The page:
A decision by a resident of Chateaubelair to videotape a police operation in the North Leeward town Tuesday night resulted in him being manhandled by an inspector of police who wrongly insisted that only journalists have such a right, a position that contravenes the laws of St. Vincent and the Grenadines (SVG).
In SVG, the legal principle is that there is no reasonable expectation of privacy in public places, and this does not only apply to media personnel — who have no special privilege in this regard.
The North Leeward resident, “Plaka” Chance, who lives on the beachfront, told iWitness News that he was alerted to the police operation when he heard gunshots being discharged in his yard sometime after 10 p.m.
Chance said he was sitting in his patio towards the road watching a movie on his phone.
He said he had earlier seen saw two men coming from the direction of the beach.
Chance told iWitness News that he saw Inspector of Police Hanif Simon and inquired about why gunshot was being discharged in his yard.
The North Leeward resident said he noted to the officers that his grandparents are inside and asked what would have happened if they were scared to the point that they suffered a heart attack.
He said the inspector apologised and told him he (Chance) knows what is going on.
Chance said he told the police officer that he had in fact seen two men coming from the direction of the beach.
He said the police officer searched the beach and also attempted to search the house of one of his neighbours, who noted that a warrant was needed for that purpose.
Chance said that the police subsequently left and came back some time after 1 a.m. with what they said was a search warrant.
He told iWitness News that this neighbour insisted on seeing the warrant rather than just having it read to him, as he wanted to verify that it was genuine and was indeed to be executed at his house.
The neighbour agreed to the search and Chance was standing in the road recording a part of the search when a police officer told him not to take any photos of him.
Chance insisted that he knows his rights and sometime later, Simon came to Chance and told him to relax, preceded to push him and ask if he is a journalist.
Chance told Simon he is a journalist and that he works with “Kenton”, a reference to Kenton X. Chance, executive editor of iWitness News.
The Chateaubelair resident is not an employee of iWitness News, but, like many of our readers, has supplied us with information or images that he thought might be for interest to the public.
During the exchange with Simon, Chance accused the senior officer of attaining his position because of politics.
Simon is a former member of the Prime Minister’s security detail, who has maintained a cordial and professional relationship with the media.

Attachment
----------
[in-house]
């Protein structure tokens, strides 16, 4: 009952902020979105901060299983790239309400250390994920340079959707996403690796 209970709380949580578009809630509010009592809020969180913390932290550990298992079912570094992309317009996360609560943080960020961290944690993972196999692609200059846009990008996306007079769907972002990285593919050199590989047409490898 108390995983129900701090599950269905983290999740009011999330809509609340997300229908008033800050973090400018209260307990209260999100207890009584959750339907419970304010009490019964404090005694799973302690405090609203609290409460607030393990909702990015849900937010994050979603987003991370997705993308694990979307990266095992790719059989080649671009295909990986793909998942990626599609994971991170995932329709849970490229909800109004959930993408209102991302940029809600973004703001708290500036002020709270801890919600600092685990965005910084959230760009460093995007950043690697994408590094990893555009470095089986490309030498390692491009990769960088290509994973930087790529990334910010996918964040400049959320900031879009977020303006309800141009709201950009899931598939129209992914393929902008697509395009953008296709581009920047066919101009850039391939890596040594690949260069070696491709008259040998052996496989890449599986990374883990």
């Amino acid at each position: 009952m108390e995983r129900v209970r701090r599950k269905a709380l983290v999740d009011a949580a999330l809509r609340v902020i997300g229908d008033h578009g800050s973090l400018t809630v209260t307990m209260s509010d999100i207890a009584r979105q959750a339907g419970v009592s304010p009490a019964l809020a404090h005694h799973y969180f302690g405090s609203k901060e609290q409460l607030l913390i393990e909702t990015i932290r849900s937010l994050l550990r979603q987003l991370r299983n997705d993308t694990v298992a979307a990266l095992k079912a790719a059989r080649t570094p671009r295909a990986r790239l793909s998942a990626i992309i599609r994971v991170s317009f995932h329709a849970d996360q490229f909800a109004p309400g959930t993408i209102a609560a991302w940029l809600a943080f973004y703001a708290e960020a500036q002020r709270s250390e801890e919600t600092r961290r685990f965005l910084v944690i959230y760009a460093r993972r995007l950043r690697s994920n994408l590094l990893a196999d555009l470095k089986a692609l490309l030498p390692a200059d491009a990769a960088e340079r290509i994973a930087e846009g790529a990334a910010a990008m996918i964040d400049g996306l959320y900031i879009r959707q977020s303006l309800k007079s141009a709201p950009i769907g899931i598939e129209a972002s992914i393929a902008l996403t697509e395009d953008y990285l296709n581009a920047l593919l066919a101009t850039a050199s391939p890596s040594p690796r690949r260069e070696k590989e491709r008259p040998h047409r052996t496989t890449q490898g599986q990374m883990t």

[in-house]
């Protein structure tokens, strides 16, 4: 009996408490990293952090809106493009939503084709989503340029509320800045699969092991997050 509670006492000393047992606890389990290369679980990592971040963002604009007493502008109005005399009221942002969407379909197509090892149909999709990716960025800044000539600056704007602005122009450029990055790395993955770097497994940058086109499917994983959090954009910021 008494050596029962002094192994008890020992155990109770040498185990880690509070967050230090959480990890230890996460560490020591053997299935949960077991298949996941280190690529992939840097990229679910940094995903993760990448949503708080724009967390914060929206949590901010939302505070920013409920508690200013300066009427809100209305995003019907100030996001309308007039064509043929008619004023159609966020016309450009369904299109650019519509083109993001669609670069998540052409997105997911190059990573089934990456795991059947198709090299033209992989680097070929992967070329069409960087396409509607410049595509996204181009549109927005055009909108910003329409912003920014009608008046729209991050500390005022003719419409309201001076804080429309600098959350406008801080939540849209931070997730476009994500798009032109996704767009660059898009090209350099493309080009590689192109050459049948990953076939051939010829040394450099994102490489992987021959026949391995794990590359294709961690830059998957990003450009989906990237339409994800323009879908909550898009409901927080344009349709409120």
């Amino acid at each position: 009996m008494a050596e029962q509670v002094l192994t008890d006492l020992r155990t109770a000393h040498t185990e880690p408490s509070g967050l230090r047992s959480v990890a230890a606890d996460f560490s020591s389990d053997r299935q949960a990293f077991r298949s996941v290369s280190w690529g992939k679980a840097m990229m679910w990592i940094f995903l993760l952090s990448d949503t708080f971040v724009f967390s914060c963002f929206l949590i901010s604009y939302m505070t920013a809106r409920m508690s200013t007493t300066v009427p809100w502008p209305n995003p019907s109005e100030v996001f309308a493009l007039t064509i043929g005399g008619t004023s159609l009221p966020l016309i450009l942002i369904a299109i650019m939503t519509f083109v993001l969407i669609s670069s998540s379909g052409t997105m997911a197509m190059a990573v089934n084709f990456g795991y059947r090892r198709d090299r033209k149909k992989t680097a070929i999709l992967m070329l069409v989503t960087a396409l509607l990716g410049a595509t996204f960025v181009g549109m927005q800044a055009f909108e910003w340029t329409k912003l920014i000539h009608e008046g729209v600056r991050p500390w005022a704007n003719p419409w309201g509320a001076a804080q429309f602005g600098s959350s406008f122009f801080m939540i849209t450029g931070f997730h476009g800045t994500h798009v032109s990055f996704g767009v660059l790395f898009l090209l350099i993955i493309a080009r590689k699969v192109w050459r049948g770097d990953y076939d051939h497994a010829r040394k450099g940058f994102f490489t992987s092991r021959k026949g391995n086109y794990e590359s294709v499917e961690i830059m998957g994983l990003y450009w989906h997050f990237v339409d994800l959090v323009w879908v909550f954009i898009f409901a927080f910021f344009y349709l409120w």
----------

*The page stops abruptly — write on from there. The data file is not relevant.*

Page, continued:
At one point in the video, another officer is heard telling Chance that he is obstructing the police — although Chance was standing in the road and it was the police who had come towards him.
It seems as if the officer was attempting to hit Chance, who responded, “Ah warh you hit me.” The inspector can be heard telling the officer, “Don’t do that.”
During the exchange, Simon tells Chance that they are not friends, a sentiment that Chance returned, saying that he is not buying friends.
Chance told the officer that he is not afraid of guns.
He told iWitness News that he told the officer this because he is a veteran of the British Army and is not intimidated by the sight of a gun.
Chance said the police completed their operation, didn’t find anything illegal and went back to the station.
He said that sometime later, Simon returned to his house knocked the door and told him to put on a shirt and come to the station because he wants the video on his cell phone, saying he had no right to make the recording.
Chance said he asked the inspector if he was under arrest and was told no. He said he then told Simon that he had done nothing wrong and his cellphone is his property and that he had already sent the video to iWitness News.
The efforts of the police to prevent the civilian from recording the video Tuesday night mirrors the attitude of some police officers, including senior officers, who seem to believe that they have a right to determine who can or cannot record images or video in public.
This continues notwithstanding the efforts of other senior police officers, including Commissioner of Police, Michael Charles, who has repeatedly said, at least to iWitness News, that officers must respect the rights of civilians and stop citing obstruction of police as a reason to infringe on the rights of residents of SVG.
As more and more Vincentian gain access to handheld devices, an increasing number of persons are recording development in public that are of interest to the media and the public at large.
In a previous conversation with the police chief on this matter, he said that any police officer who is convinced that what they are going is right, should be happy that a member of the public records it.
iWitness News contacted Simon Wednesday morning, but he declined comment and directed us to the Police Public Relations Department in Kingstown.
Head of the Police Public Relations department, Inspector Hawkins Nanton, told iWitness News around 8:30 Tuesday morning that he has no knowledge of the incident but that he would look into it.